Welcome to The Lego Car Blog’s latest comparison of old and new Technic models; this time, excavators. Some genres of Technic model age better than others – a 1977 tractor is every bit as good as a 2012 one, and better than those in between – whereas others, I guess, just need a bigger parts palette to look and work right.
There’s a reason why excavator models were very rare from Lego until very recently, but it can be done with the old stuff. The blue machine in the picture above is built from instructions in the (completely wonderful) 8888 ideas book, published in 1980, and using only parts from that era. It’s movements are cunningly controlled using only racks and gears (lots of gears..) and it works OK, if not brilliantly. Cute, though. If it was a set from 1980, it would merit at least a 6/10.
Lego didn’t attempt an actual excavator set until the advent of pneumatics in 1984, with the 8851.
It’s the red beast on the left, and it looks like a step up from the blue one.
It isn’t. The problem was the early single-outlet pneumatic pumps. These extended under pressure, but returned via vacuum, controlled by a block of one way valves plumbed in between pumps and switches. This tortuous system had to be crammed in to 8851’s compact body, and unless you were VERY careful, there would be kinks in the pipework. (TLCB Top Tip: instead of using 8cm and 6cm grey tubes between the 3rd switch and the valve block, use 6cm and 4cm. They’ll be crushed a bit less.) It also made it that rare thing; a Technic model that’s not fun to build.
Not only that, but there is no task in all of Technicdom more fiddly than attaching this thing’s arm to the body. The problem here is a pair of elastic bands that need to be attached as well that prevent the arm from dropping as the pumps’ air pressure dissipates. I got one of these on, then gave up lest I throw the thing across the room in frustration. If any 1984 10 year old managed to assemble this completely correctly and get it to work first time, he is a genius.
A disappointed genius. After all that effort, he’d have had a machine that worked somewhat jerkily and wasn’t really capable of lifting very much. The first-gen pneumatics were too weak for all but the smallest models, in which it would have been difficult to fit all the pipework. If you build this now using the later double-acting pumps it is a lot better.
8851 does have one redeeming feature; the second model is a rather fine bulldozer with (lightweight!) lifting and tilting blade that works fine even with the early pumps and manages to be better looking than the main model. 5/10, and most of those points are for the second model…. Next!
On the left, 2010’s 8043 Motorized Excavator , previously reviewed in these pages and found to be magnificent; and on the right, the new 42006 Claw Grabber.
There have been others before these two, notably the 2008 8294, a fetching little red machine that made good use of linear actuators, and the back end of the 8862 backhoe with it’s three hissing two-stage pneumatic pumps, which worked beautifully.
8043 is recently retired, and now getting expensive, with good reason. It is utterly stupendous, and uses it’s motors, gearboxes and actuators to spectacular effect. The only slight annoyance is the size of the bucket – I’m sure Lego only put that in to give reviewers something to complain about… it earned an easy 10/10.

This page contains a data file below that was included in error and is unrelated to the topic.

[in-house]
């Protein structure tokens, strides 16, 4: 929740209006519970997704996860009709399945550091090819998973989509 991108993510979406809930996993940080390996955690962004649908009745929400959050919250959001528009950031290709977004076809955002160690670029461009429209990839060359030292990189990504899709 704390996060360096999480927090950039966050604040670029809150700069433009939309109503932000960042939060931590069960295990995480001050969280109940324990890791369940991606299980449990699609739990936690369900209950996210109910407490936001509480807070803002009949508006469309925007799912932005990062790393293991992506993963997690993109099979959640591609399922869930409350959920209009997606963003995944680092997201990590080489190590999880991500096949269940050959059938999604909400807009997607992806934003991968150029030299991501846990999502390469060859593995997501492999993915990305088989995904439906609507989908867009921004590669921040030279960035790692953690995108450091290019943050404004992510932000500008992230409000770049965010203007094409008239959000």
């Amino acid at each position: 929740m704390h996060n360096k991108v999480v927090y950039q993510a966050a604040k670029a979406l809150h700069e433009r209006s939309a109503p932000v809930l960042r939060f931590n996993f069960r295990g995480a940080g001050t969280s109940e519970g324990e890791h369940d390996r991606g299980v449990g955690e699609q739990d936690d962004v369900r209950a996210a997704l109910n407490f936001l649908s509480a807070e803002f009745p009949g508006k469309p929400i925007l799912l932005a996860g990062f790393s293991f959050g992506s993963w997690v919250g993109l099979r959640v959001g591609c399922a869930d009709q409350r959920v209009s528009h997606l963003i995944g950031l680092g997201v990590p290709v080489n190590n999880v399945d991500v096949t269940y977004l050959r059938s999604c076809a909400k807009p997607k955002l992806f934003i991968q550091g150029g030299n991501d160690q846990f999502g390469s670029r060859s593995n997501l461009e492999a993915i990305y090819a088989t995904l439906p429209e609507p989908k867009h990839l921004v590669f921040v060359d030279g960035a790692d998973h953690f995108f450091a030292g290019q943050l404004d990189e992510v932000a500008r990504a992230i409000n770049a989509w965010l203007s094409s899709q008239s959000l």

The new 42006 seems to be an attempt to broaden the appeal of the concept. As such, it’s smaller, skimpier, manually controlled and much cheaper (50 quid to you. Or 30 on the right day from Amazon – a bargain!). Unlike it’s big brother, it’s clearly built down to a price, but that price is so fair that I think the exercise was worth it. It’s a quick-ish, not too difficult build that isn’t full of the surprise-and-delight you get with an 8043, but nevertheless enjoyable.
The functions are all controlled using the same handwheel on the rear, with two gearboxes attached to switch between them. This does mean that you can, say, raise the arm and close the grabber simultaneously, which is nice…. The mechanism is sensibly geared as well. That grabber is more fun than a bucket. Drop it open into a pile of bits, and it will succeed in picking some of them up as it closes. The tiny actuator that controls it does feel very flimsy, though. I’m sure it isn’t, but I do question the thing’s likely longevity.
Linear Actuators are the making of the modern excavator. They have the strength, smoothness and precision that pneumatics lack and are perfectly suited to the task. However, I do think they take away some of the expertise required to understand how a thing works – you just clip them on, after all, and you don’t get to see what really makes your model tick. I hope there will always be a place for pneumatics on Technic models, despite their relative shortcomings. The builder has at least achieved something in getting them to work, after all.
All of the foregoing is a roundabout way of telling you that 42006 is a fine set. It’s not a substitute for 8043, but it’s certainly the second-best excavator, and I don’t mind the sacrifice of simpler, fewer functions and a skimpier appearance at this price point. It does what it needs to. 8/10
The Lego Technic excavator has (almost) never been in better shape. Get yours now!